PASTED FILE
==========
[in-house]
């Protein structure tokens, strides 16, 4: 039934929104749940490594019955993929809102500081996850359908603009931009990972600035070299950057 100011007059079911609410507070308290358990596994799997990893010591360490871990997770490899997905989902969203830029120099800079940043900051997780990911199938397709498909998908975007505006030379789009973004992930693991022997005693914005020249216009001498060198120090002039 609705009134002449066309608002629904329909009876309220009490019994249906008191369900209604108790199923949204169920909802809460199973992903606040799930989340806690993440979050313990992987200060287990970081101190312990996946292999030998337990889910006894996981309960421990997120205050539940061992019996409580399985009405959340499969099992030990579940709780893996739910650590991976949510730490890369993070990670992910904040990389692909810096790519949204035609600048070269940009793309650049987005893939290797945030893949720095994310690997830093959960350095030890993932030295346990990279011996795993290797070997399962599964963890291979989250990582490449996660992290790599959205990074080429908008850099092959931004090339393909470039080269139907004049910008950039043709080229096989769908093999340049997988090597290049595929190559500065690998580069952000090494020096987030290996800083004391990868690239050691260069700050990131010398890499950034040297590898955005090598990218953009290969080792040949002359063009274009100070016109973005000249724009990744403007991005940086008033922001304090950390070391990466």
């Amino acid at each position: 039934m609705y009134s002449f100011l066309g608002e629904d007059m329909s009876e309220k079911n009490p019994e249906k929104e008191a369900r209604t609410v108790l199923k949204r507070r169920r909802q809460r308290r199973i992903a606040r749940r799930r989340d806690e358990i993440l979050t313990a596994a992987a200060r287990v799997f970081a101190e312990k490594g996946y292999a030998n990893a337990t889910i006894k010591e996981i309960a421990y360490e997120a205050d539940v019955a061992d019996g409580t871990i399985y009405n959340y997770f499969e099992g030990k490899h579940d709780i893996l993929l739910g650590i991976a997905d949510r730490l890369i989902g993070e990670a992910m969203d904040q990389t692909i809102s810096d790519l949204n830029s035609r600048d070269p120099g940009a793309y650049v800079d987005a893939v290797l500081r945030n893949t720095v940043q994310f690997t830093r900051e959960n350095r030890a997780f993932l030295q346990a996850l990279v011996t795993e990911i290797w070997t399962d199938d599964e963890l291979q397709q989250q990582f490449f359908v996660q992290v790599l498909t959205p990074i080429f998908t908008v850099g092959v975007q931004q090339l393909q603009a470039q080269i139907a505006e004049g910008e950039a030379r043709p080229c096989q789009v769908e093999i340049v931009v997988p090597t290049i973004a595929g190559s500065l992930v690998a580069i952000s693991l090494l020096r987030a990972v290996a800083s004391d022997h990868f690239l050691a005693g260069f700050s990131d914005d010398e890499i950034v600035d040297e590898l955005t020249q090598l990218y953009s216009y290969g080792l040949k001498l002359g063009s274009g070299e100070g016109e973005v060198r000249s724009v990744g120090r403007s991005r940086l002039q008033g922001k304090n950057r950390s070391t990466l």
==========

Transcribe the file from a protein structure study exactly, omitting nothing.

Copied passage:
[in-house]
């Protein structure tokens, strides 16, 4: 039934929104749940490594019955993929809102500081996850359908603009931009990972600035070299950057 100011007059079911609410507070308290358990596994799997990893010591360490871990997770490899997905989902969203830029120099800079940043900051997780990911199938397709498909998908975007505006030379789009973004992930693991022997005693914005020249216009001498060198120090002039 609705009134002449066309608002629904329909009876309220009490019994249906008191369900209604108790199923949204169920909802809460199973992903606040799930989340806690993440979050313990992987200060287990970081101190312990996946292999030998337990889910006894996981309960421990997120205050539940061992019996409580399985009405959340499969099992030990579940709780893996739910650590991976949510730490890369993070990670992910904040990389692909810096790519949204035609600048070269940009793309650049987005893939290797945030893949720095994310690997830093959960350095030890993932030295346990990279011996795993290797070997399962599964963890291979989250990582490449996660992290790599959205990074080429908008850099092959931004090339393909470039080269139907004049910008950039043709080229096989769908093999340049997988090597290049595929190559500065690998580069952000090494020096987030290996800083004391990868690239050691260069700050990131010398890499950034040297590898955005090598990218953009290969080792040949002359063009274009100070016109973005000249724009990744403007991005940086008033922001304090950390070391990466």
């Amino acid at each position: 039934m609705y009134s002449f100011l066309g608002e629904d007059m329909s009876e309220k079911n009490p019994e249906k929104e008191a369900r209604t609410v108790l199923k949204r507070r169920r909802q809460r308290r199973i992903a606040r749940r799930r989340d806690e358990i993440l979050t313990a596994a992987a200060r287990v799997f970081a101190e312990k490594g996946y292999a030998n990893a337990t889910i006894k010591e996981i309960a421990y360490e997120a205050d539940v019955a061992d019996g409580t871990i399985y009405n959340y997770f499969e099992g030990k490899h579940d709780i893996l993929l739910g650590i991976a997905d949510r730490l890369i989902g993070e990670a992910m969203d904040q990389t692909i809102s810096d790519l949204n830029s035609r600048d070269p120099g940009a793309y650049v800079d987005a893939v290797l500081r945030n893949t720095v940043q994310f690997t830093r900051e959960n350095r030890a997780f993932l030295q346990a996850l990279v011996t795993e990911i290797w070997t399962d199938d599964e963890l291979q397709q989250q990582f490449f359908v996660q992290v790599l498909t959205p990074i080429f998908t908008v850099g092959v975007q931004q090339l393909q603009a470039q080269i139907a505006e004049g910008e950039a030379r043709p080229c096989q789009v769908e093999i340049v931009v997988p090597t290049i973004a595929g190559s500065l992930v690998a580069i952000s693991l090494l020096r987030a990972v290996a800083s004391d022997h990868f690239l050691a005693g260069f700050s990131d914005d010398e890499i950034v600035d040297e590898l955005t020249q090598l990218y953009s216009y290969g080792l040949k001498l002359g063009s274009g070299e100070g016109e973005v060198r000249s724009v990744g120090r403007s991005r940086l002039q008033g922001k304090n950057r950390s070391t990466l």